Chapter 400 gives jurisdiction over civil service employee discharges to the civil service commission only; appeal therefrom is to the district court, after the commission has ruled. Iowa Code § 400.27.

We believe that these statutes show a legislative intent and plan to deny civil service employees the right to circumvent the power of civil service commissions to hear civil service employee appeals. To allow arbitration of plaintiffs' discharges in this case would be to grant that right. A discharged civil service employee whose employment contract provided for arbitration of grievances could, by failing to timely appeal his or her discharge under Iowa Code section 400.20, deprive the civil service commission of jurisdiction over the matter and then seek arbitration. This type of forum-shopping is inconsistent with the intent of the civil service statutes.

Therefore, in view of the language of sections 400.18 and 400.27, we will not extend *583 jurisdiction over civil service employee discharges to an arbitrator in the absence of an expression of legislative intent to that effect. Cf. Allgood v. City of Oskaloosa, 231 Iowa 197, 200, 1 N.W.2d 211, 212 (1941) (appeal to civil service commission is "clear, speedy, convenient, complete, and effective remedy" to those to whom it is at any time available; plaintiff who had lost right to appeal to commission by failure to timely appeal was not entitled to remedy of mandamus).

Under our view of this issue, we need not decide whether the collective bargaining agreement does, as plaintiffs contend, call for arbitration of their discharges. Even if it does, such arbitration would be in conflict with the statutory law and, therefore, could not properly be granted. See Iowa Code § 20.28 (Iowa Code prevails where it is inconsistent with collective bargaining agreement).

The district court did not err in refusing to order arbitration of plaintiffs' discharges.

II. Plaintiffs' entitlement to veterans' preference hearings. The reasoning that leads us to deny the arbitrability of plaintiffs' discharges also leads us to conclude that they are not entitled to veterans' preference hearings under Iowa Code chapter 70. To require such hearings, no less than to permit arbitration, would force the civil service commission to share the jurisdiction conferred on it by chapter 400. As stated above, we believe that the intent expressed by the language of sections 400.18 and 400.27 is to prevent forum-shopping by civil service employees. We see no reason why a chapter 70 remedy should be allowed in this case if the remedy of arbitration is denied. As a special and later enacted statute, chapter 400 takes precedence over chapter 70. See Andreano v. Gunter, 252 Iowa 1330, 1335-36, 110 N.W.2d 649, 651-52 (1961). The district court ruled correctly in refusing to order veterans' preference hearings.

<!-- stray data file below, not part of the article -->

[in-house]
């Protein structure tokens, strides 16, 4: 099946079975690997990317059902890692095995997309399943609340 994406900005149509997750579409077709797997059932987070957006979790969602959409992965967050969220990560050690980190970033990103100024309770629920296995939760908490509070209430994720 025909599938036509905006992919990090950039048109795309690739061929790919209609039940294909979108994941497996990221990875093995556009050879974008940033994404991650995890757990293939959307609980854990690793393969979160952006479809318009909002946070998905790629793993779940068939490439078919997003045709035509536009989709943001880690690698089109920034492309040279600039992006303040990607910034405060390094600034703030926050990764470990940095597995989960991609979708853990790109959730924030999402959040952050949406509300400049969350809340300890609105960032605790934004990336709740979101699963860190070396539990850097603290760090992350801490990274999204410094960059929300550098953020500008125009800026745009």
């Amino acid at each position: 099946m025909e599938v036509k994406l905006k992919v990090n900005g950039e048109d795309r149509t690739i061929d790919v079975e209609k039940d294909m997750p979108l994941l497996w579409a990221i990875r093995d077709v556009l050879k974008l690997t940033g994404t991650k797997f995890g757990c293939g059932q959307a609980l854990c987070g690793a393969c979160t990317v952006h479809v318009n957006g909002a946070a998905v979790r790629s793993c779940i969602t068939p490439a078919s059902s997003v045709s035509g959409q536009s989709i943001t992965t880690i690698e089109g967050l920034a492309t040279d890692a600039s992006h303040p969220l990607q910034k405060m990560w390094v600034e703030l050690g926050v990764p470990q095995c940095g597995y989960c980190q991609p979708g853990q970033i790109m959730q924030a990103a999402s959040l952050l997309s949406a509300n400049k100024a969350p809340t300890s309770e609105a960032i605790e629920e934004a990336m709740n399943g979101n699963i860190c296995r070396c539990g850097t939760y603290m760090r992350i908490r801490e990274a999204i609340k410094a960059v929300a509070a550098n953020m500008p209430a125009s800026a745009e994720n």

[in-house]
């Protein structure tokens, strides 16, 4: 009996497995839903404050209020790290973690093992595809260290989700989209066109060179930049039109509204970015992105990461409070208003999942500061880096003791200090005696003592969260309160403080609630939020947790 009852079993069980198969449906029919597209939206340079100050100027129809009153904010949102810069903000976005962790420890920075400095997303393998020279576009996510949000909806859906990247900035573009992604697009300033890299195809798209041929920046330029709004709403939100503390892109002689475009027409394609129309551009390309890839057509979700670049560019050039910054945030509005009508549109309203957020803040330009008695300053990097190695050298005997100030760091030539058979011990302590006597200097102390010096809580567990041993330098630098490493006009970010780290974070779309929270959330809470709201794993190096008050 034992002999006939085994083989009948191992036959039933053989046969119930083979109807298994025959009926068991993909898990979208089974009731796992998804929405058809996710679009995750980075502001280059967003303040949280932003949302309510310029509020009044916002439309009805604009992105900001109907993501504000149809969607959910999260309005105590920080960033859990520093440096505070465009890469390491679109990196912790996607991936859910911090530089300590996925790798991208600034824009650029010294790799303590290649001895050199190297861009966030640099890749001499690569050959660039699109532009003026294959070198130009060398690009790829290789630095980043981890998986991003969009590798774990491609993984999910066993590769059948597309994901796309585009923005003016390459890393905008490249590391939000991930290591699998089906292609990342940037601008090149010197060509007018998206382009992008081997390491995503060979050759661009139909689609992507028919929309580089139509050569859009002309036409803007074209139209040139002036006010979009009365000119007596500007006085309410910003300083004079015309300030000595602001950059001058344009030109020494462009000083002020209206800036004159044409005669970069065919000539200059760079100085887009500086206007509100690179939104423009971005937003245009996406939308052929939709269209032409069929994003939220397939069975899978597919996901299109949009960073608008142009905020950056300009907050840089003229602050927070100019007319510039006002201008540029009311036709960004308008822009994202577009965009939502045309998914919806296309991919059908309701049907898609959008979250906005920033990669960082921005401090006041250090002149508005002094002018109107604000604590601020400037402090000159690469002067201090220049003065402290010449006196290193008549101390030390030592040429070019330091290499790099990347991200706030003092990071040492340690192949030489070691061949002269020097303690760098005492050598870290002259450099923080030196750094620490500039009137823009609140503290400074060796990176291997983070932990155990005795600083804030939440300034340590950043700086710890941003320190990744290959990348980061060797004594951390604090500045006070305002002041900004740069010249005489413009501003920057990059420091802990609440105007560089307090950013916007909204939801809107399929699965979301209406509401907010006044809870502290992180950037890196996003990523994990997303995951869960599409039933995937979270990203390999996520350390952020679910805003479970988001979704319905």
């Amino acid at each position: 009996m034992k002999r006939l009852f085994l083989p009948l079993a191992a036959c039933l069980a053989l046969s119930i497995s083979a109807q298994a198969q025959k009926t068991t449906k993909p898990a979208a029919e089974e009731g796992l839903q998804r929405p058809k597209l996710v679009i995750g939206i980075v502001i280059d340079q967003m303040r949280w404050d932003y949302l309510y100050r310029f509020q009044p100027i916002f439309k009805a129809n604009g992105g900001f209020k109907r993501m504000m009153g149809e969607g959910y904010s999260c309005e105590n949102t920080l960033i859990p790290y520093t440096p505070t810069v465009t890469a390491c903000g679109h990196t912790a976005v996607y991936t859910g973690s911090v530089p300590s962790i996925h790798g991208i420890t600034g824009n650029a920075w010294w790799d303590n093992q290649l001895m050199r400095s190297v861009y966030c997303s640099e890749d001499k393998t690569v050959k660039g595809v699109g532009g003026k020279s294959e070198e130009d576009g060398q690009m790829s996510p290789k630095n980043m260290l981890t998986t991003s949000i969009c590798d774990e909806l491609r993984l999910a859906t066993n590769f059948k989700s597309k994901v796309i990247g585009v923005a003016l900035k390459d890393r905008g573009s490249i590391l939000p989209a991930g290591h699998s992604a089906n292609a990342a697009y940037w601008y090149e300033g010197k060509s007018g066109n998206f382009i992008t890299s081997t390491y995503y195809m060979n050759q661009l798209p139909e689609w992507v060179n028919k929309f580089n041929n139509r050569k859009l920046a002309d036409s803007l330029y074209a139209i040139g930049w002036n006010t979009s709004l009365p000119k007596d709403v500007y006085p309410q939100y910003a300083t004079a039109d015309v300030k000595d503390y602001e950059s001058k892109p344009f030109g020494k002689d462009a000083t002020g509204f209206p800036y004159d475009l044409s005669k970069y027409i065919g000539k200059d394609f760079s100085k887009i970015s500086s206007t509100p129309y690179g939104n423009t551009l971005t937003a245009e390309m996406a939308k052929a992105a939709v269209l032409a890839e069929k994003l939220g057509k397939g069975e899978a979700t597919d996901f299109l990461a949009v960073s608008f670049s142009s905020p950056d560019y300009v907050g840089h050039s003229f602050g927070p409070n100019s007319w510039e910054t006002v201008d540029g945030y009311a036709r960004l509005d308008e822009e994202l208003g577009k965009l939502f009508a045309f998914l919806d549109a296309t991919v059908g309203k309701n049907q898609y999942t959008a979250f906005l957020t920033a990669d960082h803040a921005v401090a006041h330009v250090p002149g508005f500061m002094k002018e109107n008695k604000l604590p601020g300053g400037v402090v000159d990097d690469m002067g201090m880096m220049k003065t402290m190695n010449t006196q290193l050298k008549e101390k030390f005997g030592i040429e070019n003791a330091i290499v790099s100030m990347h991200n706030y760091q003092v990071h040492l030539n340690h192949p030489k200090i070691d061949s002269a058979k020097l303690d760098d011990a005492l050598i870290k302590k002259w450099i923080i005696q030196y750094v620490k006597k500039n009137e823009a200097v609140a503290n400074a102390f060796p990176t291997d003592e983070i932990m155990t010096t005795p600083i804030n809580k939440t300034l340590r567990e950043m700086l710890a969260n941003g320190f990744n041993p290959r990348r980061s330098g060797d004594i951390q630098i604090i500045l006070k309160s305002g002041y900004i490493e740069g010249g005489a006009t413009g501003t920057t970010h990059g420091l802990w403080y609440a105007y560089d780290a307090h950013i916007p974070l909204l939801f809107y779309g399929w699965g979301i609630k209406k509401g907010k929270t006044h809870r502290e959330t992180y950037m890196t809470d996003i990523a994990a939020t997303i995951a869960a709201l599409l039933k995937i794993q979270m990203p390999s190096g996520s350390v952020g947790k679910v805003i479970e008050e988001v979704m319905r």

We have considered all the contentions of the parties and find them either without merit or unnecessary to our disposition of the case. The district court correctly sustained the City's motion for summary judgment. The case is affirmed.


All Justices concur except HARRIS, J., who concurs in the result.


[1] Plaintiffs state specifically that they choose not to appeal from that part of the district court's ruling concerning alleged violations of their constitutional rights. Accordingly, we will not review the correctness of that portion of the summary judgment.

[2] We also note that Iowa Code section 20.9, dealing with the permissible scope of negotiations between public employers and employees, provides in part and defers to civil service commission authority as follows:

Nothing in this section shall diminish the authority and power of ... any civil service commission ... to recruit employees, prepare, conduct and grade examinations, rate candidates in order of their relative scores for certification for appointment or promotion or for other matters of classification, reclassification or appeal rights in the classified service of the public employer served.